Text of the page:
The bald eagle is perhaps the most majestic and beautiful creatures that has ever taken to the skies. Its elegance and glory knows no ends. That is why in 1782 it was named the national bird for the United States of America. For all of the majesty that the bald eagle brings to the nation at large, every now and then even they need some help along the way, especially if an injury occurs. That is exactly what happened this past Saturday, May 27th when the Raptor Center at Auburn University released a newly healed eagle back into the wild at Pyne Road Park.
The Southeastern Raptor Center at Auburn University is dedicated to the protection and rehabilitation of raptors all across the southeast. They take in injured birds, rehabilitate them to survive once again, and then when the time is right, release them back into the wild. They even have birds that cannot survive anymore in the wild that will permanently stay with the center. This is a very important task, as many of these birds are endangered and must be cared for and preserved for many years to come. They did just this at the ceremony this past Saturday afternoon.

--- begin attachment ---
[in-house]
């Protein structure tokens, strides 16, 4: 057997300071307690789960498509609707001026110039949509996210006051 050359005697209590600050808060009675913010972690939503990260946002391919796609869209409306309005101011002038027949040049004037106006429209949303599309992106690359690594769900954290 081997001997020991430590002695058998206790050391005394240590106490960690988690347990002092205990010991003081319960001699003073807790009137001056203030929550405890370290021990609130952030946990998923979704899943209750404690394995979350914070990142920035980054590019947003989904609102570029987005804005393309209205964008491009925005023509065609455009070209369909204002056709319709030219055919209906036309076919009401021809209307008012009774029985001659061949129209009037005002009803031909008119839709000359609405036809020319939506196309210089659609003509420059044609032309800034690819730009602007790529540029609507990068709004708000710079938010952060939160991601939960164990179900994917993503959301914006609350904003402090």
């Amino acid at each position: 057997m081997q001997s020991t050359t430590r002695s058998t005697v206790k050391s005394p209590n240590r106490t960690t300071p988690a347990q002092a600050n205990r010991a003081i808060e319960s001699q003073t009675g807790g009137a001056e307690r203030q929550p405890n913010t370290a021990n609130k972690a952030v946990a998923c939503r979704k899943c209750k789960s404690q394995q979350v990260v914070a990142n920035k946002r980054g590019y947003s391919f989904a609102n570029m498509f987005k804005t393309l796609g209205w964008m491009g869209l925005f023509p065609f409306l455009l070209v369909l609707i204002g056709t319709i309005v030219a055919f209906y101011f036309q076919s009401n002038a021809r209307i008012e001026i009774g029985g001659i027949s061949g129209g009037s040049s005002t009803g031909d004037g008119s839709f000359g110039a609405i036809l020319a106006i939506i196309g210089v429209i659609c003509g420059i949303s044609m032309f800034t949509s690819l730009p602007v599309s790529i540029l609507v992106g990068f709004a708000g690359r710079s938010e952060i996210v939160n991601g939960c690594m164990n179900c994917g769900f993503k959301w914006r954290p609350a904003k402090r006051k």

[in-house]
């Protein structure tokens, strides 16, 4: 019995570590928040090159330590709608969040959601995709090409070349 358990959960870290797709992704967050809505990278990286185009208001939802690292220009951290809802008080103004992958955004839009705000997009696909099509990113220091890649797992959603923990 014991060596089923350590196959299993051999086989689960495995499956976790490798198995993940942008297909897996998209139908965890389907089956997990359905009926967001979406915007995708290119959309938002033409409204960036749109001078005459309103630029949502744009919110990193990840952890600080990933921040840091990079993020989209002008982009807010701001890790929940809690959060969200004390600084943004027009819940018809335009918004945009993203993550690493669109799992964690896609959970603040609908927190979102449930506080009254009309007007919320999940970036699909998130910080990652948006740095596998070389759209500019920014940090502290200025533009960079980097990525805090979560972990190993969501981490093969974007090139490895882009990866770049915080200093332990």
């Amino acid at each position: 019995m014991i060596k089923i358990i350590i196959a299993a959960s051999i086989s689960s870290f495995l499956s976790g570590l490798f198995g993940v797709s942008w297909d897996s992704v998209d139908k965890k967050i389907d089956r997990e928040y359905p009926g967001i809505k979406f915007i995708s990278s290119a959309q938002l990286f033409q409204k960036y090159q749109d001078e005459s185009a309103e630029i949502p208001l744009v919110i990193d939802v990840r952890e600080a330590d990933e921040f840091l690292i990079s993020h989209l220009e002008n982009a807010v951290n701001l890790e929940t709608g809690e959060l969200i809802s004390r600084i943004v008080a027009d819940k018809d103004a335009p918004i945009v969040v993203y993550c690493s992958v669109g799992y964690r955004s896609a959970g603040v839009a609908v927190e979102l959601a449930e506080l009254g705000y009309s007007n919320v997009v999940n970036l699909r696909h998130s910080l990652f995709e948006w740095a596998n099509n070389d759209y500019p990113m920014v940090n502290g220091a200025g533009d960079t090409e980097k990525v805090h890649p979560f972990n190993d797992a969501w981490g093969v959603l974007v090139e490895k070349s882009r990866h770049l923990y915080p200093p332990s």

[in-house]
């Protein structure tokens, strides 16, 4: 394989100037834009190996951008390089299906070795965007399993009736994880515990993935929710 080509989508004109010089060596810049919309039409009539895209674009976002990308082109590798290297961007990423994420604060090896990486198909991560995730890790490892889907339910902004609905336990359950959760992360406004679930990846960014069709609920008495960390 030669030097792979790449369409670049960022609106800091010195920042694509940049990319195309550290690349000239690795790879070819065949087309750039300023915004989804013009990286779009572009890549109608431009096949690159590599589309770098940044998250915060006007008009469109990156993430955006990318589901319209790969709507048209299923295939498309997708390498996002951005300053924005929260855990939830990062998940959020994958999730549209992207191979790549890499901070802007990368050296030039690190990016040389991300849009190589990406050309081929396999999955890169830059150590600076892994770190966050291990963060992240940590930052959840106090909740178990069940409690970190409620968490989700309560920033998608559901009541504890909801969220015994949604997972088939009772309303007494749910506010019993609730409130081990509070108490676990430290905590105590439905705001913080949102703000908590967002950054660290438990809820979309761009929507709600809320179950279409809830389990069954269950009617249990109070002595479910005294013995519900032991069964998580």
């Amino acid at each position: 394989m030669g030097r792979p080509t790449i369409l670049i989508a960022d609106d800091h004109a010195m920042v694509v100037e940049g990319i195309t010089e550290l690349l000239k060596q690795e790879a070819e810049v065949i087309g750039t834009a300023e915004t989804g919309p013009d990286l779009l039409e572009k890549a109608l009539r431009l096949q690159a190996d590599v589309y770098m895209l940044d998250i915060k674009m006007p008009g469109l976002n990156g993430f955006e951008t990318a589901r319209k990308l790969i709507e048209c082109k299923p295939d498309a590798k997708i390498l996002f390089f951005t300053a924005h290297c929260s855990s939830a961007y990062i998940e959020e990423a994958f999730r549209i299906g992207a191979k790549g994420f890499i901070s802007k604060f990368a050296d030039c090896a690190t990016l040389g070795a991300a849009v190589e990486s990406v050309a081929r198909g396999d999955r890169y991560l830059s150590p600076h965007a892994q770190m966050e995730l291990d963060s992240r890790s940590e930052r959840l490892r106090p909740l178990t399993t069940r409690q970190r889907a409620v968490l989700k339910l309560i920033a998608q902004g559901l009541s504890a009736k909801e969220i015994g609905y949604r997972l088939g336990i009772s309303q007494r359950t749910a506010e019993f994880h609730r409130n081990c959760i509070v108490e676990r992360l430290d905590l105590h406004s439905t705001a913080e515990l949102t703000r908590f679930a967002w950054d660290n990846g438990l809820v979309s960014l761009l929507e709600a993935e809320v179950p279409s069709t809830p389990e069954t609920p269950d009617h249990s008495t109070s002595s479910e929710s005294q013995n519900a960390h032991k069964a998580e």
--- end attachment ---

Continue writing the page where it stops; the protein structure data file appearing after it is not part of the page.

The old baseball field section of Pyne Road Park was packed that afternoon, with over 100 people in attendance. There were representivies from the Raptor Center, the DNR, and the Army Corps of Engineers. These men gave an informative and enlightening presentation on the bald eagle, even going into detail on how many nests are active currently in the state, a number which hits over 200 nests. In fact, the bald eagle population is doing well in Georgia, with numbers hitting an all time high this year.
This particular eagle was discovered, hurt, in South Georgia back in the beginning of the year by a DNR officer. The raptor center was called in to retrieve the animal. After they received the bird, they went through months of rehabilitation. After it was determined that there was no permanent damage to the bird and its injuries were mainly soft tissue damage, it was treated back to health. That afternoon, the bird was retrieved from the car and released back into the wild, where it soared majestically over the lake, with parents, kids, and visitors all alike watched it fade away over the horizon.